But what about his treasured keepsakes? Surely he had to have a few mementos around to remember his most special moments?

He nodded when we asked him about these.
"I did have a few of those when I was younger" he admitted. "but more often than not, the thing itself replaced the actual memory. So these days I prefer to carry just the memories with me...which is best because there would be no way this boat could fit them all."
He gave a short chuckle and got up to adjust the sail.
"But I have to admit..." he whispered as he tied the sail into place, "...I don't keep all of those in my mind, some of those I keep in my heart."
He smiled to himself as he sat down again. We did not know what treasured memory he recalled in that moment, but we could tell it was a special one.

We were starting to see that his boat is not as empty as we first though. In fact, we were starting to worry that the boat might sink if we let him recall much more...but there was still something we were unsure about. His shiny things and sweets! All faery folk have some sort of shiny trinket and a bag of sweets hidden somewhere...and gnomes were no different.

"Well, I do sometimes keep a candy or two in my pocket, but those are not for me" he said. "You see...almost everyone who comes on board brings a little something to eat on route, and everyone who does always shares. That's what makes this such a special place. You've just shared one of your cookies with me, and earlier this afternoon I took some Elderfaeries down the canal who gave me a whole handful of sugar candies. I ate one of the candies and kept the rest right here in my pocket, because somewhere down the line someone will get on board who didn't bring something to eat...and then it will be my turn to share.
And as for shiny things...Oh, I have more than anyone could ever imagine. Tonight, after I've taken everyone where they needed to go, I will steer my little boat down the Prinsengracht canal and be surrounded by the shine of the city. Lights from the human folk's houses, flickering candles from the faeriehollows, lanterns on cafe tables and faerielights in trees, streetlights, bicycle lights, the moon..all filled with life, and each one of these glistening on the water around me. Not even kings and queens could ever wish for that many shiny things.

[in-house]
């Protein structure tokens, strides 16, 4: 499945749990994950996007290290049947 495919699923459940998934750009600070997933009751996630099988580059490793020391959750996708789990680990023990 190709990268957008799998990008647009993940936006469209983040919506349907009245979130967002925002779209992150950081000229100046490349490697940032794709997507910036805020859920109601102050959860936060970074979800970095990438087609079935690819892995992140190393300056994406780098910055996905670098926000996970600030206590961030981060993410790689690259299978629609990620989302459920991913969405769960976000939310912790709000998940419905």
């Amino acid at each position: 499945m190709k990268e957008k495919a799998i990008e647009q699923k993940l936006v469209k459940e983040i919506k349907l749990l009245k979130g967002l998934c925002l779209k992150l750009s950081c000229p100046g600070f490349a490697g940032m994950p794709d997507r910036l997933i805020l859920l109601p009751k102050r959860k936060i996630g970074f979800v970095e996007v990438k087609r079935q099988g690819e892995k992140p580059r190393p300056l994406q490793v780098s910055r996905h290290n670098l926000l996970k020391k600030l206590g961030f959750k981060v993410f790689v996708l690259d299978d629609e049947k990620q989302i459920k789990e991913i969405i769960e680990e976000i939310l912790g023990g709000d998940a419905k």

You see wee ones" he said, "for me, belonging, is so much more important than belongings.

That evening he invited us to sail with, and it was true. All the gold trinkets in the world could never shine that way. It was one of the most beautiful thing we've ever seen. We shared the rest of our cookies along the way and gave the last one to a wee river troll catching a lift back to his bridge.
Many more stories were also shared that day, he told us a few, and we told some too...we even told him about you! We'll be sharing some of those stories with our friends in the park tomorrow but he asked us to pass this one on to you...we hope you like it, and if you do, don't forget to pass it on too.


* He was quite right, the very next day we went to give him one of our favourite books. It's a story about a captain who sailed the seven seas, we think he would like it.

by the Picsees
The Ferryman Of Amsterdam (a short story)
Written by the Picsees and first published on 29 July 2016
© thepicsees.com